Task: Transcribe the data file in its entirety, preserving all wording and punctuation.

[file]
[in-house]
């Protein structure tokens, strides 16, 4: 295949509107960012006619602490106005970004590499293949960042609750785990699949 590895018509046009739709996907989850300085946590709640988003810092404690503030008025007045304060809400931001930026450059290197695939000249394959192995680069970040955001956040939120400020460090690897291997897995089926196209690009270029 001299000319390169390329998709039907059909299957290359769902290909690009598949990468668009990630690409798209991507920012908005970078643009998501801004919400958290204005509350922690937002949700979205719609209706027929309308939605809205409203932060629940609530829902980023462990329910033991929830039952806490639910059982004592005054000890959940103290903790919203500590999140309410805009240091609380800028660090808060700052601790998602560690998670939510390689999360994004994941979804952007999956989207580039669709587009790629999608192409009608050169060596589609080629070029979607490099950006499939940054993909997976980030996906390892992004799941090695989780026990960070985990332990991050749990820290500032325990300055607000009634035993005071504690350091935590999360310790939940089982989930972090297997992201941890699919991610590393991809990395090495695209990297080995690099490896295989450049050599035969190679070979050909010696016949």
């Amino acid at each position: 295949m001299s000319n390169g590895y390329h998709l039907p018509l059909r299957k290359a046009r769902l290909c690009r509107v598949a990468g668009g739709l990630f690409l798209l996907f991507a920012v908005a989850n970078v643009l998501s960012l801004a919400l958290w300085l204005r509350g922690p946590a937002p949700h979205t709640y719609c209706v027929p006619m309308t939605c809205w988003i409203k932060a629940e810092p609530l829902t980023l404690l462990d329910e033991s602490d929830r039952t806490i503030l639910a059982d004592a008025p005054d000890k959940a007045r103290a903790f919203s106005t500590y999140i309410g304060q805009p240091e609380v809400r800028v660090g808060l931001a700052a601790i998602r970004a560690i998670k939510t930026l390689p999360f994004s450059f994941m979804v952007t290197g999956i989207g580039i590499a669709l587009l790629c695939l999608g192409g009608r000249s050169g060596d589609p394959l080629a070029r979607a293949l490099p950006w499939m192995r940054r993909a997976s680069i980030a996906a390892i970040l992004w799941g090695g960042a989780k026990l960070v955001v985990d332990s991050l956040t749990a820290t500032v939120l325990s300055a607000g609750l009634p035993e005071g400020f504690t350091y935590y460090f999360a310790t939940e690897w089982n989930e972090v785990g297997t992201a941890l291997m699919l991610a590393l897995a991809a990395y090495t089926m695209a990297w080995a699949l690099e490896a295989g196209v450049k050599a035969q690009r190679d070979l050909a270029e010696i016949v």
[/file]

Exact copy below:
[in-house]
């Protein structure tokens, strides 16, 4: 295949509107960012006619602490106005970004590499293949960042609750785990699949 590895018509046009739709996907989850300085946590709640988003810092404690503030008025007045304060809400931001930026450059290197695939000249394959192995680069970040955001956040939120400020460090690897291997897995089926196209690009270029 001299000319390169390329998709039907059909299957290359769902290909690009598949990468668009990630690409798209991507920012908005970078643009998501801004919400958290204005509350922690937002949700979205719609209706027929309308939605809205409203932060629940609530829902980023462990329910033991929830039952806490639910059982004592005054000890959940103290903790919203500590999140309410805009240091609380800028660090808060700052601790998602560690998670939510390689999360994004994941979804952007999956989207580039669709587009790629999608192409009608050169060596589609080629070029979607490099950006499939940054993909997976980030996906390892992004799941090695989780026990960070985990332990991050749990820290500032325990300055607000009634035993005071504690350091935590999360310790939940089982989930972090297997992201941890699919991610590393991809990395090495695209990297080995690099490896295989450049050599035969190679070979050909010696016949």
């Amino acid at each position: 295949m001299s000319n390169g590895y390329h998709l039907p018509l059909r299957k290359a046009r769902l290909c690009r509107v598949a990468g668009g739709l990630f690409l798209l996907f991507a920012v908005a989850n970078v643009l998501s960012l801004a919400l958290w300085l204005r509350g922690p946590a937002p949700h979205t709640y719609c209706v027929p006619m309308t939605c809205w988003i409203k932060a629940e810092p609530l829902t980023l404690l462990d329910e033991s602490d929830r039952t806490i503030l639910a059982d004592a008025p005054d000890k959940a007045r103290a903790f919203s106005t500590y999140i309410g304060q805009p240091e609380v809400r800028v660090g808060l931001a700052a601790i998602r970004a560690i998670k939510t930026l390689p999360f994004s450059f994941m979804v952007t290197g999956i989207g580039i590499a669709l587009l790629c695939l999608g192409g009608r000249s050169g060596d589609p394959l080629a070029r979607a293949l490099p950006w499939m192995r940054r993909a997976s680069i980030a996906a390892i970040l992004w799941g090695g960042a989780k026990l960070v955001v985990d332990s991050l956040t749990a820290t500032v939120l325990s300055a607000g609750l009634p035993e005071g400020f504690t350091y935590y460090f999360a310790t939940e690897w089982n989930e972090v785990g297997t992201a941890l291997m699919l991610a590393l897995a991809a990395y090495t089926m695209a990297w080995a699949l690099e490896a295989g196209v450049k050599a035969q690009r190679d070979l050909a270029e010696i016949v």